4 Secrets Of A Trusted Network Security Advisor
By Jay McCall, Business Solutions magazine.
By perfecting its network security sales skills, this $5.5 million solutions provider is poised for a third consecutive year of double-digit growth.
Within a couple of minutes of talking with Charles Johnson, CEO of networking and security consultant and reseller EDTS, it became very apparent that this guy is passionate about protecting his customers’ data, a skill that helped put his company on the Inc. 5000 list two years in a row. During my interview with Johnson, it also became apparent there are four things he is doing, and by doing those four things, his company has become a trusted advisor to a growing number of small, midsize, and even large customers from a wide variety of vertical markets in the Southeast.
Secret 1: Don’t Be A Bottleneck For Sales Growth
Johnson’s first piece of advice stems from what he calls his biggest regret since starting his business in 1999. At EDTS’ inception, he and one of his first employees, CIO Will McGee, were the sole sales force for the company. “When a company is small and just starting out, it’s necessary for the owner to play an active role in all aspects of the business,” Johnson says. Having gotten his start as an IT engineer, Johnson likes rolling up his sleeves and tackling various networking challenges. “But, there comes a point in a company’s progress where the CEO has to step back from day-to-day activities to focus on the company’s vision and growth,” he says. Johnson came to that revelation in 2008, when his company had about 18 employees and less than $2 million in revenue. At the time, he had attended ConnectWise’s (a vendor of PSA [professional services automation] software) partner conference, and he left the event determined to build a sales team. Today, EDTS has five full-time sales reps — two inside and three outside. “I’m still involved in the sales process, but primarily only near the close of the deal,” he says. As his business grows, he’s looking for a balance of farmers (inside sales reps, focused on working with existing clients) and hunters (outside sales reps focused on getting new business). Additionally, Johnson is currently in the process of hiring a director of sales, which will allow him to further remove himself from the sales process and focus on new growth opportunities.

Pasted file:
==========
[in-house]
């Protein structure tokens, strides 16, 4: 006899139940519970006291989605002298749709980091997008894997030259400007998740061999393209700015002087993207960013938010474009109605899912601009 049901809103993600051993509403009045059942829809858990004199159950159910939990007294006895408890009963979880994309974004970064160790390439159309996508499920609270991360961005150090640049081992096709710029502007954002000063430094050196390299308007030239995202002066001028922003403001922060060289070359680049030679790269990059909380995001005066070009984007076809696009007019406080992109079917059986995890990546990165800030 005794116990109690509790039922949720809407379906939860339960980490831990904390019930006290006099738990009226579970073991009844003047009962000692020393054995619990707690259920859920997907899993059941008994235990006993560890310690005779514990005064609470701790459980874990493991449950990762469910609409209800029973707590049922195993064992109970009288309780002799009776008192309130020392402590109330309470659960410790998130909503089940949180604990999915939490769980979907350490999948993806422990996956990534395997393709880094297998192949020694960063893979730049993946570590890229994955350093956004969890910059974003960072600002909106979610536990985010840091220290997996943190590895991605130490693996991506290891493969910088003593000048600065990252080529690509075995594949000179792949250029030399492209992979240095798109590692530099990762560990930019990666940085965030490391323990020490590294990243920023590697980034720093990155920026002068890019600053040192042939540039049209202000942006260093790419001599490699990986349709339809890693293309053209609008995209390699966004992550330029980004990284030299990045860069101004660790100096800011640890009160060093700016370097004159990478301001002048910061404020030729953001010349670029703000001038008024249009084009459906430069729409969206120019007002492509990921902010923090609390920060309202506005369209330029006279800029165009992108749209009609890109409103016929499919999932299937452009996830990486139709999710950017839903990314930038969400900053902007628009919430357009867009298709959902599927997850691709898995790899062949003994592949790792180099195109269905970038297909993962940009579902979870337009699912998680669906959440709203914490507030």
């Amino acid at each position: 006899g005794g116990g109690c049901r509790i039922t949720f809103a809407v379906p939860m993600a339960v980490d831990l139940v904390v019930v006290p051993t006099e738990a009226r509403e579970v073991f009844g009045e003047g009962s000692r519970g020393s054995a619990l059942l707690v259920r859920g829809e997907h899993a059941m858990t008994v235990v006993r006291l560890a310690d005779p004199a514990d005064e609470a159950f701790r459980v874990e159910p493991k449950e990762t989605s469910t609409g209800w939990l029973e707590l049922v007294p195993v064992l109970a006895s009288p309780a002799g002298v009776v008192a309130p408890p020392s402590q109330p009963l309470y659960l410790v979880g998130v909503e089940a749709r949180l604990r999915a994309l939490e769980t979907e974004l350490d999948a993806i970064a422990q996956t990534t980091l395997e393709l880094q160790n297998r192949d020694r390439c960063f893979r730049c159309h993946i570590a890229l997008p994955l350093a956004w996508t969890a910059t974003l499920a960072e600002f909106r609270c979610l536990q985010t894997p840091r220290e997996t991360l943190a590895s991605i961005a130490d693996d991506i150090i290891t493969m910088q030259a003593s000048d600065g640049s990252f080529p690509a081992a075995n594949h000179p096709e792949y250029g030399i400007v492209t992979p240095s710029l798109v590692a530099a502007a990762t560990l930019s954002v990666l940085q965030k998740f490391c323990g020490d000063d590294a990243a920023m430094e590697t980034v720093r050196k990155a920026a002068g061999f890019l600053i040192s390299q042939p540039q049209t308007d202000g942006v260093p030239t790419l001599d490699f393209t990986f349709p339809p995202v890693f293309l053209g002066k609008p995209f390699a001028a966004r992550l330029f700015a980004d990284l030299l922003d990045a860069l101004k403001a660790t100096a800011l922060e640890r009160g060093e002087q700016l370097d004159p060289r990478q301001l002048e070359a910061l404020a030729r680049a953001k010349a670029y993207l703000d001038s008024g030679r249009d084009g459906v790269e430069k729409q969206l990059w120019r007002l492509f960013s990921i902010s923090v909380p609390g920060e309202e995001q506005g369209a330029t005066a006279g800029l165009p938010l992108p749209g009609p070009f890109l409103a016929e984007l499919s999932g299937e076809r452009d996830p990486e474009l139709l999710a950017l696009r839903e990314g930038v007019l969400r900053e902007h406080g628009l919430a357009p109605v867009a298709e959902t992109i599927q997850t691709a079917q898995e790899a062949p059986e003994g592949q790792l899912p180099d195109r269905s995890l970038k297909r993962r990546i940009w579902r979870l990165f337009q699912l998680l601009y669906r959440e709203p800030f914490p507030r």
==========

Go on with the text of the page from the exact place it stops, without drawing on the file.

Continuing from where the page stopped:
Secret 2: Lead With A Security Assessment
To better align with customers’ needs, EDTS has learned to take a consultative approach to selling, oftentimes approaching a prospect as a pure consultant that can give them a neutral thirdparty perspective on the state of their network security. “We put no pressure on them to ditch their current reseller partners; we simply present them with the facts of our network assessment,” says Johnson. “In many cases, once a customer sees all the vulnerabilities in their networks, they’ll ask us for a price quote to fix the problem. But, if they don’t, we never initiate a discussion about the cost of fixing their security problems.”
Additionally, EDTS provides its clients with network assessment reports that are written in such a way that the client could hand them to another IT provider or qualified internal IT staff, who could then use the report as a road map to correct any problems. According to Johnson, the biggest mistake some resellers make when talking to new prospects is discussing IT security products too early, rather than asking questions in order to understand customers’ needs and providing solutions that address those needs.
Another benefit of EDTS’ consultative approach to selling network security services is that it enables the network security consultant and reseller to influence high-level decision makers. “We typically only deal with managers and executives when we consult for a company,” says Johnson. “After running our network assessments we review our findings with these decision makers, keeping the meeting to less than an hour.” Johnson learned early on that if the initial meeting was opened up to the entire IT staff, every one of EDTS’ findings was rigorously debated and the meeting would run on for hours — not to mention the fact that any possible network security sales would be delayed or completely lost in the process.